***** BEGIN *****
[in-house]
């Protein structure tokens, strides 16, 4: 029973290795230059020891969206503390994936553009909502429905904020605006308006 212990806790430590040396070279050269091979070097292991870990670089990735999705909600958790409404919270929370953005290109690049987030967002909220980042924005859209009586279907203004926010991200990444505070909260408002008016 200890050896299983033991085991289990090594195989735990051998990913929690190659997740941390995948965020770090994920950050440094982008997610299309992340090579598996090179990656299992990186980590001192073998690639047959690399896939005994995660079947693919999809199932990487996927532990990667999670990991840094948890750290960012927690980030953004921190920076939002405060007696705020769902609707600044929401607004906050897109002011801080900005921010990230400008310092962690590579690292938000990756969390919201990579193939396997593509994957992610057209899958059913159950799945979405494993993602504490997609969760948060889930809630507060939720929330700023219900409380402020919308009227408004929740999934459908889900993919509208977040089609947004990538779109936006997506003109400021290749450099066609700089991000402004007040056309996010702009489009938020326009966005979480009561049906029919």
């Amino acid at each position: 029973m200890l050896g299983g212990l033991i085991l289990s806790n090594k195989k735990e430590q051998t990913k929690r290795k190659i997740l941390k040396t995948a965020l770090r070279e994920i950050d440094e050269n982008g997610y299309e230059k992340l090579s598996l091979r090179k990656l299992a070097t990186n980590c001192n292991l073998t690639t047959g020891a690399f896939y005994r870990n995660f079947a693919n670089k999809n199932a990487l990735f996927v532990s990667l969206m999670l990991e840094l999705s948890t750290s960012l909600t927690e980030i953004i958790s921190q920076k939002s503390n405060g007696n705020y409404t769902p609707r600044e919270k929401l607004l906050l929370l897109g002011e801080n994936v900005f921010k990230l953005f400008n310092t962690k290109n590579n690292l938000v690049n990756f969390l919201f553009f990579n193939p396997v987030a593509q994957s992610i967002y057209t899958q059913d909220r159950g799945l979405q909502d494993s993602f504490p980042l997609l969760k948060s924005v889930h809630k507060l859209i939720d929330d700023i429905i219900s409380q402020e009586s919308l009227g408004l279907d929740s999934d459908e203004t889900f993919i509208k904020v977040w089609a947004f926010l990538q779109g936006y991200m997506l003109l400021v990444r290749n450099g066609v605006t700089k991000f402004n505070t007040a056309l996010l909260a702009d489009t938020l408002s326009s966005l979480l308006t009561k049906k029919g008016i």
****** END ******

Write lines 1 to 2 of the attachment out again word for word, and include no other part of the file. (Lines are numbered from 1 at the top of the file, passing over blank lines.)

[in-house]
């Protein structure tokens, strides 16, 4: 029973290795230059020891969206503390994936553009909502429905904020605006308006 212990806790430590040396070279050269091979070097292991870990670089990735999705909600958790409404919270929370953005290109690049987030967002909220980042924005859209009586279907203004926010991200990444505070909260408002008016 200890050896299983033991085991289990090594195989735990051998990913929690190659997740941390995948965020770090994920950050440094982008997610299309992340090579598996090179990656299992990186980590001192073998690639047959690399896939005994995660079947693919999809199932990487996927532990990667999670990991840094948890750290960012927690980030953004921190920076939002405060007696705020769902609707600044929401607004906050897109002011801080900005921010990230400008310092962690590579690292938000990756969390919201990579193939396997593509994957992610057209899958059913159950799945979405494993993602504490997609969760948060889930809630507060939720929330700023219900409380402020919308009227408004929740999934459908889900993919509208977040089609947004990538779109936006997506003109400021290749450099066609700089991000402004007040056309996010702009489009938020326009966005979480009561049906029919």